Slow train from the billabong

mad bastards

I have a lot of movies on my Netflix queue, far more than I can take the time to watch. So about every three months I’ll reserve a Saturday when Scott’s at work and I have no other plans and maybe it’s raining, and curl up on the couch and cull through them. I like culling. Some of my queued movies are so bad they last only thirty seconds before boop aand delete. Ahh. Others are iffy and can make it fifteen minutes or so before the boop, and still others hold my attention through to the end.

But very so often a movie will come along that sparks my imagination to the point where I’ll watch it by myself ten times in a row, then tell everyone I love about it so they’ll want to watch it too, preferably with me, on my eleventh or twelfth or fifteenth time. If I’m exaggerating at all, it’s only in the literal sense. In my heart, the film loops continually. The second to last one that hit me like this was Adam’s Apples, and that was two years ago.

The last one to do it was Mad Bastards.

Mad Bastards is an Australian movie about a young boy and the father he’s never met. Both of them struggle with deep anger and the propensity to express it violently–the father in fighting, the son in lighting fires. The father, TJ, lives in Perth and has reached the end of his rope, rejected by his family of origin, without friends and on the verge of arrest. At the urging of his imprisoned brother, and with nothing left to live for in the city, TJ decides to travel upcountry to meet his 13-year-old son Bullet, who lives in Five Rivers, a town in the northern part of Australia, Aborigine country. Unbeknownst to TJ, Bullet has been arrested for setting a house on fire and as a result, in lieu of jail, has been assigned to a two-week camp for “run amok” boys in the wilderness. And so they begin their own, personal walkabouts–Bullet in the desert and TJ on the long trek across country–each finding himself and finally the other along the way.

madbastards1

Also key to the story is Bullet’s grandfather, Tex, the Five River’s sheriff, who has helped to raise the boy, and has tried to be a pillar of strength and model of good behavior to his family and the town and its men. As he deals with the ramifications of the arrival of his grandson’s wayward father, he is given the opportunity to offer forgiveness to him, and a chance to start afresh. His path parallels the others’ in its own unique way.

mad bastards tex

The movie beautifully presents the act of acceptance–both by others and of one’s responsibility–as a means of dispelling rage. Bullet’s rite of passage was through survival in the desert and the committed presence of his father. TJ’s was through his commitment to Bullet and his acceptance into the family and clan. Interestingly, they both went through actual performed rites, tangible illustrations of what had occurred internally. Rites are touch points, solid reminders of one’s process, and because of that they’re important.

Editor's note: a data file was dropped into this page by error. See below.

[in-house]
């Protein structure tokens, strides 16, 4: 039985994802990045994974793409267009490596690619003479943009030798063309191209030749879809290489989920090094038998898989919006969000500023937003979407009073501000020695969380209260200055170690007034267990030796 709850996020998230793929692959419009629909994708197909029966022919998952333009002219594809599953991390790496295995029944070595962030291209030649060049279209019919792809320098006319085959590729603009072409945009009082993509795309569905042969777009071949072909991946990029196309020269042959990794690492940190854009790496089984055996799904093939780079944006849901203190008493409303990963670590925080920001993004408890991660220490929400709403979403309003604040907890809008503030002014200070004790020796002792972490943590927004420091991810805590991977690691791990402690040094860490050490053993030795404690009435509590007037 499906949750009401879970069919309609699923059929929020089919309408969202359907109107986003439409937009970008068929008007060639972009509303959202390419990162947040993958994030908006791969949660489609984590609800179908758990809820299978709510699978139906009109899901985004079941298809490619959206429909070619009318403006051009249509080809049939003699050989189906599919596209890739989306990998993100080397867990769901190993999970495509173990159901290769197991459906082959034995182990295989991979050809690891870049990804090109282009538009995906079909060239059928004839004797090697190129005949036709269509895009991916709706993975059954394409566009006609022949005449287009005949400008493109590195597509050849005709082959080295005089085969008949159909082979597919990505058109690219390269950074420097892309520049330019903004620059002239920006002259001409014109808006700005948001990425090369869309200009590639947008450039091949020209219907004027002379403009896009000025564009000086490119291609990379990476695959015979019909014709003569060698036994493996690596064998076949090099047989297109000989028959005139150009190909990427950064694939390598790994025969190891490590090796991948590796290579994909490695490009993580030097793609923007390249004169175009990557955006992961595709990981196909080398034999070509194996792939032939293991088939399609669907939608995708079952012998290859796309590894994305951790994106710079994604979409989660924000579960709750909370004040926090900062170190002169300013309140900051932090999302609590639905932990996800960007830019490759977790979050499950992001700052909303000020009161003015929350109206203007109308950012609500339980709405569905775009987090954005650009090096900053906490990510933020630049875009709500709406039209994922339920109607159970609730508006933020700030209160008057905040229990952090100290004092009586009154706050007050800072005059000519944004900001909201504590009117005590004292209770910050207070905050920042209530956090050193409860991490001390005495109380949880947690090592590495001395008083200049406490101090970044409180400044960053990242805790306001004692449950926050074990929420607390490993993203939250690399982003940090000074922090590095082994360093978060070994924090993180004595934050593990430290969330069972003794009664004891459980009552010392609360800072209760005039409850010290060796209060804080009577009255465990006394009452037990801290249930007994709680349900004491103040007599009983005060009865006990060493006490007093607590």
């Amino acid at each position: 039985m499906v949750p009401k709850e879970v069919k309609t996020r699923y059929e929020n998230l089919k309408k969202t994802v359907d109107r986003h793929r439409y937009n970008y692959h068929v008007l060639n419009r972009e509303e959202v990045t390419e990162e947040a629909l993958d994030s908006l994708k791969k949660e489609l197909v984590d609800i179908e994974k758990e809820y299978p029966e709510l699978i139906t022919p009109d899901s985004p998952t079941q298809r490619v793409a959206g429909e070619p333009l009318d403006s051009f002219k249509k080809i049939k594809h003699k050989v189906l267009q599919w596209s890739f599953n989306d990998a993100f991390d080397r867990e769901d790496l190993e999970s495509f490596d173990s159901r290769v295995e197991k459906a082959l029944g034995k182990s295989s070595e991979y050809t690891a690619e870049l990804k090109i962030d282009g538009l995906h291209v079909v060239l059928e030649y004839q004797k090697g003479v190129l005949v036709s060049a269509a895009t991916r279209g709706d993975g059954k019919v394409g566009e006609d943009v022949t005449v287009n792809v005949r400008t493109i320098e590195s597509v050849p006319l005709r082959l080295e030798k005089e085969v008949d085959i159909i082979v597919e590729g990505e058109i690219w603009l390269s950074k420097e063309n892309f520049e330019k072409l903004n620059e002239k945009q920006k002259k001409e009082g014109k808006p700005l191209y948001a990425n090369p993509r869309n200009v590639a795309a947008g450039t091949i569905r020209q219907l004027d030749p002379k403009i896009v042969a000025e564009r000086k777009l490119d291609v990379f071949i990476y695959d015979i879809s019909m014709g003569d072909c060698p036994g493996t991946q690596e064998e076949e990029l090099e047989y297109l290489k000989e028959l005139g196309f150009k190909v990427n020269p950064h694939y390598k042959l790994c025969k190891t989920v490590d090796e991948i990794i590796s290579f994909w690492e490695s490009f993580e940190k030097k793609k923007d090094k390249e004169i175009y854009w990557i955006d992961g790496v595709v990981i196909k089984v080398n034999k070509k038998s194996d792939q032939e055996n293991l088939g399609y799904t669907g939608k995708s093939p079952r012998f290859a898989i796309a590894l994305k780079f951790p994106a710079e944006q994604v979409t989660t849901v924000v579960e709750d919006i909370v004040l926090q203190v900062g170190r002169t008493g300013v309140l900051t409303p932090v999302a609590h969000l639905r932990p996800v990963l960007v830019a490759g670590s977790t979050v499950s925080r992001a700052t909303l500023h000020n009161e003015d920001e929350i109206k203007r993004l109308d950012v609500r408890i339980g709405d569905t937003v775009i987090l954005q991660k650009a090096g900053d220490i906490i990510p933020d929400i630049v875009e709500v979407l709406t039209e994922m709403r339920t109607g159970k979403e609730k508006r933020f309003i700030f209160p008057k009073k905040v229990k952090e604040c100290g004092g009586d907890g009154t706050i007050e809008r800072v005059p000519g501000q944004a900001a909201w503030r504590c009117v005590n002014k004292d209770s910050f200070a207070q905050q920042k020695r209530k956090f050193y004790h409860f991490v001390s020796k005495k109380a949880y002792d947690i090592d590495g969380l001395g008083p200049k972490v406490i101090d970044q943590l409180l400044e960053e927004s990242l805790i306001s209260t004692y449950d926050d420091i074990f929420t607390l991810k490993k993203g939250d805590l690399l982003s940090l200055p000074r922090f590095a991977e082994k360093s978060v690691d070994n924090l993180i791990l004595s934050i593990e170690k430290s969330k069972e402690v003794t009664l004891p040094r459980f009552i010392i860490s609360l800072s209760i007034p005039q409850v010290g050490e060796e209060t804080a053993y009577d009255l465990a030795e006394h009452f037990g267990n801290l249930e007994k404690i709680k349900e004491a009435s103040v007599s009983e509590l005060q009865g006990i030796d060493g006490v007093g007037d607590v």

Other colorful characters round out the story, the most essential of which are the traveling musicians who are woven throughout: The Pigram Brothers, Alex Lloyd, and assorted others, all of them genuine Australian treasures. The soundtrack is so intrinsic to the movie that it wouldn’t be the same without it, and what a joy to see the musicians actually perform the music that usually plays in the background. It was done so well that it felt organic, not a distraction at all.

Every one of the songs was wonderful but here’s my favorite. I just want to crawl into it and stay there and never leave. The video features a few scenes from the movie so you can get a feel for it:

I was thinking through why I love Mad Bastards so much (and Adam’s Apples, whose main protagonist is a hardened neo-Nazi)… It has to do with rites of passage, which we are sorely missing in our culture, but mostly it has to do with redemption. I LOVE redemption stories. No matter how badly you fuck up, there’s always hope.

Also, there’s something in me that responds to huge big men with rage issues. I know, it would be dangerous if I acted on this in real life instead of restricting it to the movies, but it’s true, I can’t help it. It makes perfect psychological sense, though. I know myself well enough to realize that that rage is in ME and they only reflect or inhabit it. As TJ said, “There’s a little man inside me with an ax,” and I know what he means. That little man has always been in me, but being who I am, a woman who from childhood was taught to be sweet and compliant, I’ve never felt free enough to express it. These big huge angry men have no problem expressing it, and in fact have to take the trip backwards toward gaining control of it. I’ve had to come from the opposite direction, and learn to express and not suppress it… The hope is that we’ll meet each other somewhere in the middle, where our anger can be used to benefit and not hurt us or others. That’s where we can dance.